According to recent estimates, South Asia is facing a shortage of 38 million housing units, largely affecting low and middle-income households. It comes as no surprise that informal settlements, slums and squatters are growing in all major urban centers across Asia to supplement the demand from urban poor. India alone has 52,000 slums inhabited by 14 percent of its total urban population. Almost, 50 percent of total population in Karachi, i.e. 7.6 million persons, lives in Katchi-Abadis. Bangladesh has 2,100 slums and more than 2 million slum dwellers in Dhaka. Even in Afghanistan, 80 percent of residents in capital city, Kabul, live in informal settlements.
The latest science, described in the World Bank report “Turn Down the Heat,” indicates that we are heading toward a 4° C warmer world, with catastrophic consequences in this century. While carbon dioxide (CO2) is still the No. 1 threat, there is another category of warming agent called short-lived climate pollutants (SLCPs). Mitigating these pollutants is a must if we want to avoid the 4° C warmer future.
The main SLCPs are black carbon, methane, tropospheric ozone, and hydrofluorocarbons. They are potentially responsible for more than one-third of the current warming. Because SLCPs have a much shorter lifetime in the air than CO2; reducing their emissions can create almost immediate reduction of global/regional warming, which is not possible by reducing CO2 emissions alone. According to one U.N. report, full implementation of 16 identified measures to mitigate SLCPs would reduce future global warming by about 0.5˚C.
In this blog, we will focus on one SLCP – black carbon. Black carbon is a primary component of particulate matter (PM), the major environmental cause of premature deaths globally. As a climate pollutant, black carbon’s global warming effects are multi-faceted. It can warm the atmosphere directly by absorbing radiation. When deposited on ice and snow, black carbon reduces their reflecting power and increases their melting rate. At the regional level, it also influences cloud formation and impacts regional circulation and rainfall patterns such as the monsoon in South Asia.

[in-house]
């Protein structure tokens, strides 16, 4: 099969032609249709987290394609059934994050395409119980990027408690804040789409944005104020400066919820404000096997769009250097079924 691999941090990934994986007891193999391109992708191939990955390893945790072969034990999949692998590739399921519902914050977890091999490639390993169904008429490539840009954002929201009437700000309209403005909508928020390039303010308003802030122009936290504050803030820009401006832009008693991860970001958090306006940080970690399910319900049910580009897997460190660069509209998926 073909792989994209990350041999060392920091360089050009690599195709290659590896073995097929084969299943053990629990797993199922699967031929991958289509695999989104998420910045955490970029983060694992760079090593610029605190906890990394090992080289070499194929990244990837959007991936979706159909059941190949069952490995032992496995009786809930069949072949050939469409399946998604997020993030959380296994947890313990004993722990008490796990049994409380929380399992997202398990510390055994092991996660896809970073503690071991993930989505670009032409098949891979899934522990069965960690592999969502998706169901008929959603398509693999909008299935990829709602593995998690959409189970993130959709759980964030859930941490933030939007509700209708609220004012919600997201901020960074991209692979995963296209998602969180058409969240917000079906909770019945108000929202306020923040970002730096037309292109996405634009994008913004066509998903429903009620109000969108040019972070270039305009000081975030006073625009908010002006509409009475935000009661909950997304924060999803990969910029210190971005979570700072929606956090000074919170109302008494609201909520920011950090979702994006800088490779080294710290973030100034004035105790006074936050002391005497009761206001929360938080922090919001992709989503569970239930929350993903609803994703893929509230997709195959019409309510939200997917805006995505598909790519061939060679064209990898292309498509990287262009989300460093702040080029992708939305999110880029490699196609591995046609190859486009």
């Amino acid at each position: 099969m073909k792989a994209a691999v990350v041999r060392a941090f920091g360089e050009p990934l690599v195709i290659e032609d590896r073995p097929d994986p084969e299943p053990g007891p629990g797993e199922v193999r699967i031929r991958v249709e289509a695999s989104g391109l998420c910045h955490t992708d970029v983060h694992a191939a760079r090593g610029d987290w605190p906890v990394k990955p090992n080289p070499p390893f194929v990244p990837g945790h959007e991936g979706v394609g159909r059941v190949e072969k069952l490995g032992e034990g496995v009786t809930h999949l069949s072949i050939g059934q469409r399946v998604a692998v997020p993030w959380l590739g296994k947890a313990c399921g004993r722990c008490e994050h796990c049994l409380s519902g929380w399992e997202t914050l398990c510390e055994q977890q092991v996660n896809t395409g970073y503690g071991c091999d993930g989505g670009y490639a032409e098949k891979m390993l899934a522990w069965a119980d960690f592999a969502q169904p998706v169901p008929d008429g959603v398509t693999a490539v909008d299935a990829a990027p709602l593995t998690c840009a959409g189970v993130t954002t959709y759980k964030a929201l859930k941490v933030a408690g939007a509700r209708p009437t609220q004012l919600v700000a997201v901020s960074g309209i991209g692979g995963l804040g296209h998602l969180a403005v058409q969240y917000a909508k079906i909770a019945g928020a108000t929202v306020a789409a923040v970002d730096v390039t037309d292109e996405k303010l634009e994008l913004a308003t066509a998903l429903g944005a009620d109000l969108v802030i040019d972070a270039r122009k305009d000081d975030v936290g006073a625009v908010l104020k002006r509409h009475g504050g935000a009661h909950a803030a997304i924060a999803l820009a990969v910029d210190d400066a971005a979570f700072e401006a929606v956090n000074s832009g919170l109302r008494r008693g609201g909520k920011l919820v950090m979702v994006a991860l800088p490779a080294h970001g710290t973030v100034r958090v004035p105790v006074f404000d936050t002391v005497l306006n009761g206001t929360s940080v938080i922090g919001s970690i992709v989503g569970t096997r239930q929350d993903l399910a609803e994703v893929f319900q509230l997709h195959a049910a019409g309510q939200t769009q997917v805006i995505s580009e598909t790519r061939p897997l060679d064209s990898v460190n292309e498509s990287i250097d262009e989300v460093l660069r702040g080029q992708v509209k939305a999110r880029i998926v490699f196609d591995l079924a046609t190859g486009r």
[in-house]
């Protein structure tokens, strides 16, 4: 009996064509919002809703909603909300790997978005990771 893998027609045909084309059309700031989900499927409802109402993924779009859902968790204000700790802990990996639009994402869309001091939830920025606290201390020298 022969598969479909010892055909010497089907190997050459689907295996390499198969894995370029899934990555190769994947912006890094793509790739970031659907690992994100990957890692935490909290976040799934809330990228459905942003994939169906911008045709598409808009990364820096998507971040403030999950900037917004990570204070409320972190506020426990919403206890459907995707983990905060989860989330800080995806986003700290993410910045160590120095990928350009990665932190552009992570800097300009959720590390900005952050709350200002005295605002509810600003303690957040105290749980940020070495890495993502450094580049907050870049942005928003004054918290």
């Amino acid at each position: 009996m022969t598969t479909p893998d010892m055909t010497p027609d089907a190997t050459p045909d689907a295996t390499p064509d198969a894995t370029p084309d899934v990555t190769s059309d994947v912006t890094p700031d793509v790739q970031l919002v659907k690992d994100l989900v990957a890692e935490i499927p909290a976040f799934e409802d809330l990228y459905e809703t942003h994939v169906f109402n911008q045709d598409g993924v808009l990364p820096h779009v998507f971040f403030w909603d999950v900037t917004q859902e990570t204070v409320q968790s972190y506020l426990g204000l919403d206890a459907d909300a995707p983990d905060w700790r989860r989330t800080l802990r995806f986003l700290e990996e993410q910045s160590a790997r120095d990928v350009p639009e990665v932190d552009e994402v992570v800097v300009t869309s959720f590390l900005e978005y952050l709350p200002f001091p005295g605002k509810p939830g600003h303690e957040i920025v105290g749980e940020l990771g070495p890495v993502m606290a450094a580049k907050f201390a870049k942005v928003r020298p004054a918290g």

You might be wondering how buses and social accountability are related. In Baglung, western region of Nepal, they are not just related - one is the direct result of the other.
Nepal, with its diverse topography has amazing landscapes for tourism but when it comes to accessible roads, it is one of the rural community’s biggest concerns. In the hilly or mountainous regions, the problem is severe; the same can be said about the remote regions of Baglung where people were not getting any bus service from the centre to the upper faraway villages (up to Kalimati). As their only other option, they had jeeps (people carrier) as substitutes for public transportation.
“Now, it’s become easier for us to go to the villages as the bus is cheaper – it’s less than half the price of what we pay for jeeps. The jeeps cost us NRs. 150 to 200 (US$ 1.75 to $2.35) while the bus is just NRs. 40 (US$ 0.50). I am happy that the bus is in operation now but what is more exciting is - the bus service started as the direct result of the public hearing we had with the municipality last year,” says Pingal Khadka GC, one of the PETS members set up by Deep Jyoti Youth Club in the municipality.
Under the Program for Accountability in Nepal (PRAN), Deepjyoti Youth Club (DYC) organised one of the most effective tools of Social Accountability: a public hearing in a remote village of Baglung. The turnover of more than 2,500 people from local communities not just made an arresting sight but yielded results in less than two weeks. During the summer last year, the citizens had the opportunity to ask questions to the municipal officers and one of the concerns was the bus service. The people were promised the service to start as soon as possible and it did. The commitment of the Local Development Officer (LDO) in front of the entire community made the bus service a reality.
Considering the costs, it was never obvious to me how investments in a national identity program might add development value in a resource-crunched country like Nepal with so many competing priorities. It clicked when a senior official at Pakistan’s National Database and Registration Authority (NADRA) said, “The national identity program has allowed us to construct one big family tree of all Pakistani nationals. It is helping Pakistan establish a relationship between each member of our extended family and to redefine our obligations to one another — state to citizen and citizen to citizen.”